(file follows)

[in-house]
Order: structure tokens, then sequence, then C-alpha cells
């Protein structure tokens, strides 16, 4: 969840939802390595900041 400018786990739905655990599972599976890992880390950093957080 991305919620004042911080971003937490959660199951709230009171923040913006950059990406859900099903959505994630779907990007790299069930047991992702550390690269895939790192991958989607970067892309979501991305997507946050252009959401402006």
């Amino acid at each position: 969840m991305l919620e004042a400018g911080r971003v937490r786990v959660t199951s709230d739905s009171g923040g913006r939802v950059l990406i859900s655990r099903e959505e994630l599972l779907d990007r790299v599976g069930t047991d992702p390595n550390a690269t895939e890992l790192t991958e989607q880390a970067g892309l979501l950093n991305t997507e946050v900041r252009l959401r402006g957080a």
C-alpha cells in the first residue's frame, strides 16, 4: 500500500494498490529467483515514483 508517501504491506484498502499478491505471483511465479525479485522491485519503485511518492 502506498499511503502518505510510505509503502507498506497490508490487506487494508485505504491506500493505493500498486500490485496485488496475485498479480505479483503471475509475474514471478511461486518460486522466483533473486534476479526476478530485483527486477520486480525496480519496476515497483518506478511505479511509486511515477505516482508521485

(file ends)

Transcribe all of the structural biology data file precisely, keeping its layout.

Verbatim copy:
[in-house]
Order: structure tokens, then sequence, then C-alpha cells
């Protein structure tokens, strides 16, 4: 969840939802390595900041 400018786990739905655990599972599976890992880390950093957080 991305919620004042911080971003937490959660199951709230009171923040913006950059990406859900099903959505994630779907990007790299069930047991992702550390690269895939790192991958989607970067892309979501991305997507946050252009959401402006």
């Amino acid at each position: 969840m991305l919620e004042a400018g911080r971003v937490r786990v959660t199951s709230d739905s009171g923040g913006r939802v950059l990406i859900s655990r099903e959505e994630l599972l779907d990007r790299v599976g069930t047991d992702p390595n550390a690269t895939e890992l790192t991958e989607q880390a970067g892309l979501l950093n991305t997507e946050v900041r252009l959401r402006g957080a």
C-alpha cells in the first residue's frame, strides 16, 4: 500500500494498490529467483515514483 508517501504491506484498502499478491505471483511465479525479485522491485519503485511518492 502506498499511503502518505510510505509503502507498506497490508490487506487494508485505504491506500493505493500498486500490485496485488496475485498479480505479483503471475509475474514471478511461486518460486522466483533473486534476479526476478530485483527486477520486480525496480519496476515497483518506478511505479511509486511515477505516482508521485